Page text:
The sidebar has overall settings, which you can see and change by clicking on the small down-arrow icon that is at the very top of the sidebar, in between the "Add gadgets" icon (a plus sign) and the "Minimize" icon (an underscore). You can enable content indexing, specify types of sources to be searched, add or exclude folders to search, and more. The Google Desktop features page is worth reading.
The settings for the weather gadget makes it possible to add a number of cities to the list. The top one is still the only one shown in the sidebar, but if you expand the weather gadget onto your desktop, the new window shows the current weather for all the cities in your list.
The news panel automatically refreshes every ten or so minutes (there seems to be no exact periodicity to the refreshing). For each story, it displays the headline, the source, and presumably how long ago the article was published. Unfortunately, there does not appear to be a way to filter out news areas in which one has no interest. (This was brought to mind when the stories of worldwide financial crises were pushed down by a football game update.) You can only change the edition country, or enable personalized news, which allows you to anonymously share with Google the news that you have discovered online. Sadly, you apparently cannot speed up the story refresh rate.
The photos gadget presents a slideshow of image files found on your computer. You can adjust the layout, the slideshow speed, the local folders in which image files are sought, and even the websites you can use as sources of photos (though probably not the sites that require credit cards!).
Contents of the scratch pad gadget can be saved to disk. The Web clips gadget can display highlights from blogs, news sites, and other online sources. The stock market gadget can show one or more ticks from four different indices or a list a stock symbols you specify. By default, it just shows the DJIA. At first I thought the gadget was malfunctioning, as it displayed a heart-stopping "-504.48". But a quick check online confirmed that the gadget was healthy, unlike the stock markets that day.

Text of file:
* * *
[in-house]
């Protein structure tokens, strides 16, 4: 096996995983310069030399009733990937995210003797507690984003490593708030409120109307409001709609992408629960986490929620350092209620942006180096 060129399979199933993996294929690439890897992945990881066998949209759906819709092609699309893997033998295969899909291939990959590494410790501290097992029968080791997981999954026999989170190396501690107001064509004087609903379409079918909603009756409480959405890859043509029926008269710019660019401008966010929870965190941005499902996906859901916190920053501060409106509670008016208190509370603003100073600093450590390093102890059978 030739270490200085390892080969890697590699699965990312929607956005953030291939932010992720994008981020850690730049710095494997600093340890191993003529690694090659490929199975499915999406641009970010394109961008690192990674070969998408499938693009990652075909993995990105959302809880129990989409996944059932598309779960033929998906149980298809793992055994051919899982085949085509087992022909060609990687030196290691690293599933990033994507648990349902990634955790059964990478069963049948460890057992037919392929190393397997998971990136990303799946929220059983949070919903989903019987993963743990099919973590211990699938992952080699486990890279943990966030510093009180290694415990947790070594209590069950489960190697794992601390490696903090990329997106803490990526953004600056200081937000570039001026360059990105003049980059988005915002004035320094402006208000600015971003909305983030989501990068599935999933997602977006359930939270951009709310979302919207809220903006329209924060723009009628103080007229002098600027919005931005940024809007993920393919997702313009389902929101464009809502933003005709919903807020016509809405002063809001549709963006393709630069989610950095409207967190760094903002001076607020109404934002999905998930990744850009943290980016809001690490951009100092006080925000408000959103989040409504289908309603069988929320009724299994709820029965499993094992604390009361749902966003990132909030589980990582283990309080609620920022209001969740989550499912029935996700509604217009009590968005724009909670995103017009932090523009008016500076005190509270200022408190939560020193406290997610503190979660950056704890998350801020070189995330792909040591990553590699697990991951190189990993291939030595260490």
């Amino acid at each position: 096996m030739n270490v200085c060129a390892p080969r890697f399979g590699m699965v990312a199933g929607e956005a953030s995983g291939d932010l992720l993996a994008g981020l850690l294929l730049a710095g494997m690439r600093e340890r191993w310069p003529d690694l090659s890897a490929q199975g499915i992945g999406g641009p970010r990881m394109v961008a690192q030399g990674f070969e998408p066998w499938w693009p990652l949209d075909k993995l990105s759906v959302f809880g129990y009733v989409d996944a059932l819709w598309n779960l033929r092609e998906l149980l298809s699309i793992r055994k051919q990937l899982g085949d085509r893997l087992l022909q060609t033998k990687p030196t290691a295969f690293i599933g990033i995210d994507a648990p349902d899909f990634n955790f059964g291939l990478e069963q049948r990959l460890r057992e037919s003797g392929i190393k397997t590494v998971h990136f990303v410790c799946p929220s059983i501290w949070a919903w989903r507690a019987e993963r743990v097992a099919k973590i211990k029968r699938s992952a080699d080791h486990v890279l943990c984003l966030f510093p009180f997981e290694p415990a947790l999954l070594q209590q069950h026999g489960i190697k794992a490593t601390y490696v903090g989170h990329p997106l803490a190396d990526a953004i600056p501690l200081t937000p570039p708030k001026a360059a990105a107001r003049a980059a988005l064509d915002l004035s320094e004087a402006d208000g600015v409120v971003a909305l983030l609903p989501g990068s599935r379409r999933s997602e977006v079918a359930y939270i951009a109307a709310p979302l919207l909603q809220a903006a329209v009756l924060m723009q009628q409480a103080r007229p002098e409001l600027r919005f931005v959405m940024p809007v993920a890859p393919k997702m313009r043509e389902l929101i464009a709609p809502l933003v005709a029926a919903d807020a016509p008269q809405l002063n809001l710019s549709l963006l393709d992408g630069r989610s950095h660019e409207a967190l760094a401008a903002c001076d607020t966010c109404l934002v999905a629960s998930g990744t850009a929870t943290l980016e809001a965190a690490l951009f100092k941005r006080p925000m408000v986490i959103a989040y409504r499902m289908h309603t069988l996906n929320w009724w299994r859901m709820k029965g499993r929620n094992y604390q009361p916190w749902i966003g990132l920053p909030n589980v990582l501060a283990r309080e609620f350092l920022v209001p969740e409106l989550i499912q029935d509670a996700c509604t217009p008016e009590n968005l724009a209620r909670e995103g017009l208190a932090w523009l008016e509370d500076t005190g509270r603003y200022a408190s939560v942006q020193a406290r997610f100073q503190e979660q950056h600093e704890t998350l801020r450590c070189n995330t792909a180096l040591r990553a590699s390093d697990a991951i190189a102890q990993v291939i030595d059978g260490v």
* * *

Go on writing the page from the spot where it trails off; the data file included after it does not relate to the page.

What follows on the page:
To give your other open applications more room, you can minimize the Google Desktop sidebar, or enable its Auto-hide mode, or allow your applications to cover the sidebar. None of these are enabled by default.
Googling Your Own Files
At the bottom of the sidebar is a Google Search entry field. As you type the characters of your search phrase, the field incrementally displays all the partial matches that it has found on your computer. Hitting the Enter key launches your default Web browser to show you the results of the search. Whether the search was done on the Web (the default) or on your PC's files depends upon the setting in the Options of the Quick Search Box, which pops up when you press the Ctrl key twice.
Aside from the handy gadgets, how well does Google Desktop trawl the organizational disaster known as one's file system, and hook the elusive file lurking in the depths? My results indicated that it does an excellent job of finding those files. However, if you have a huge number of files, it can take a long while to index your PC's contents. After several hours my ten partitions were still at 3 percent. Yet for the average PC, indexing should take far less time.
Overall, Google Desktop beats Microsoft's native Search applet handily, which itself is far superior to the manual search-and-give-up missions undertaken by far too many users.
After Google indexed and made searchable an inconceivably large amount of data on the Web, there was no longer any excuse for individuals to not be able to find information on just about any topic, on the innumerable servers that make up the Internet. Now that Google is capable of indexing and searching all of the data on your own "server", even when not connected to the Internet, you have no excuse for not being able to find files and other data that had seemed lost forever.
With Google Desktop, the company continues to morph into the information overlord of the known universe… or at least our little corner of it.
Copyright © 2008 Michael J. Ross. All rights reserved.